We don’t bring a lot of snacks and chips into the house because we generally find them irresistible. Still, we do indulge from time to time in potato chips, corn chips and SunChips. Recently at the big grocery store, I found SunChips offered in a 100% compostable bag. This product innovation was news to me since we don’t usually watch broadcast television or read the sorts of magazines in which their advertisements might appear. Because we like SunChips and because I like compost experiments, I bought a bag. Soon enough, we had an empty bag and I had yet another compost experiment.
My compost experiments so far have been grand successes on one scale. There was the straw hat. The worn out but still intact hat went into the compost tumbler; compost came out. The only real failure was on my part. I didn’t follow up on studying the decomposition of the hat or capturing its breakdown in photos. Pretty much everything we put into compost breaks down. When we empty the compost tumbler, we usually sift the compost through a screen to catch the big bits and occasional stone. We toss the not-yet-broken-down organic matter back into the tumbler for another go-round.
One of the best things about gardening is the opportunity to start over again, try again, experiment, innovate and do things differently. It’s spring, and we get another chance at starting over. This gardening season will be marked by several composting experiments, beginning with the SunChips bag. What else have I got up my sleeve? I’ve saved an old hemp shower curtain that will be used as landscaping-type cloth this summer. I have two cotton shirts that are beyond salvaging that will also meet an experiment-y end. My scheme is that one will go in the compost and the other will be used as ground cover. I want to track and time their dissolution too. I also have an old, sad, torn and worn leather wallet of Jim’s that is earmarked for composting. I’ve read that leather will compost and I want to see it for myself. Perhaps if I tie a nylon string to the wallet, I’ll be able to find it amid the jumbled compost and track it, at least for a while.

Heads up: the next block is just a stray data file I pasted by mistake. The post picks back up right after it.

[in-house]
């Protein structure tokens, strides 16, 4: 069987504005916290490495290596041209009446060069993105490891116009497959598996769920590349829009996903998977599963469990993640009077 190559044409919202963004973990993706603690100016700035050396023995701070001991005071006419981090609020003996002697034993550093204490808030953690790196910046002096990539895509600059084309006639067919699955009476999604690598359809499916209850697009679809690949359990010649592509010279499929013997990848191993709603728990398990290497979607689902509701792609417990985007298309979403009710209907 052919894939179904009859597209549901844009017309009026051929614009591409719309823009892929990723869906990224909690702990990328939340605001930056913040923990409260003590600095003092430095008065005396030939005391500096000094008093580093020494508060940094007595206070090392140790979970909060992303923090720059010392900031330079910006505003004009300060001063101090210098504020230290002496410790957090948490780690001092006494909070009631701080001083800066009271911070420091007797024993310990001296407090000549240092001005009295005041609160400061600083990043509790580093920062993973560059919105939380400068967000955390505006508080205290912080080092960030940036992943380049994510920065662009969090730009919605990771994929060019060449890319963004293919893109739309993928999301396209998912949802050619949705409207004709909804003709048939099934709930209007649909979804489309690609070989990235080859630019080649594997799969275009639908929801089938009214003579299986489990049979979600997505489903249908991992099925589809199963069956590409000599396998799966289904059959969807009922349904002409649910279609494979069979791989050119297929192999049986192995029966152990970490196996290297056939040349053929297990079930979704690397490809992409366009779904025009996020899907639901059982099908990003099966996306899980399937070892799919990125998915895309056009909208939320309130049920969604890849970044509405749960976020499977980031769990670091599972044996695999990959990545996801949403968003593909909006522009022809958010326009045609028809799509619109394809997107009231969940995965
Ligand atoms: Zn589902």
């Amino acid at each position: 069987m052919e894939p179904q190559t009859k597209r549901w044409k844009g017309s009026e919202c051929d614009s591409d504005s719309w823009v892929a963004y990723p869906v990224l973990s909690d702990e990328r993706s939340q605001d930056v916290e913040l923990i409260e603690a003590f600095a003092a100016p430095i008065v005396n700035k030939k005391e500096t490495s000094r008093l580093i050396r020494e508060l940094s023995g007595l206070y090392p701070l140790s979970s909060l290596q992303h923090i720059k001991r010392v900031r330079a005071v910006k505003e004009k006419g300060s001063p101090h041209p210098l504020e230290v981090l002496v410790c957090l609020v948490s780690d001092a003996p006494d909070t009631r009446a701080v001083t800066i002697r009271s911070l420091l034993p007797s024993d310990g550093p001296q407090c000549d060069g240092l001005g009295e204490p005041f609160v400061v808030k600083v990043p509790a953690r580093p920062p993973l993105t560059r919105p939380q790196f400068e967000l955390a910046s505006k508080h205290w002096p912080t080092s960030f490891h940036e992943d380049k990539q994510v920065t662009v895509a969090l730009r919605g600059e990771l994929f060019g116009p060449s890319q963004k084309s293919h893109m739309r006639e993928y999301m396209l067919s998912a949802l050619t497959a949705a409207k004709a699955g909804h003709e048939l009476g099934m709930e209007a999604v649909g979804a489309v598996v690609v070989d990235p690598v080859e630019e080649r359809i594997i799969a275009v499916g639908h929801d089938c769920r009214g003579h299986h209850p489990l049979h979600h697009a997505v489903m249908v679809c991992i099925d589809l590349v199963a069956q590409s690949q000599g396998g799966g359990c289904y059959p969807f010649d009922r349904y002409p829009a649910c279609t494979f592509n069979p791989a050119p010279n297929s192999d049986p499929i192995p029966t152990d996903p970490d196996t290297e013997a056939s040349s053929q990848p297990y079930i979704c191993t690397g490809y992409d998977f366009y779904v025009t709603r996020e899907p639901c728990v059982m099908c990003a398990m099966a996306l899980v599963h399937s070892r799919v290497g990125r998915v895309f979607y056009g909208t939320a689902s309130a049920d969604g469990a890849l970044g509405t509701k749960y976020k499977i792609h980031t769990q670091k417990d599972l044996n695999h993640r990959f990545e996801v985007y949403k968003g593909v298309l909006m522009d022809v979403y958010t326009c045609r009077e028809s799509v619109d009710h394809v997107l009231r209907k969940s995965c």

For now, I’ve got a SunChip bag in the square compost bin. I had a little look-see around the gardening web blogs I frequent and discovered that other compost advocates have taken up the challenge to experiment with composting a SunChip bag as well. Mr. McGregor’s Daughter is trying the compost experiment as are the bloggers at The Green Garbage Project. I found many blogs with positive comments on the compostable bag but few all-out science experiments. I’ll continue to research this topic.
With each trip to the compost pile, I dig away enough compost to snap a picture and then bury the SunChips bag a little further under kitchen scraps and yard waste. I’ll keep you posted.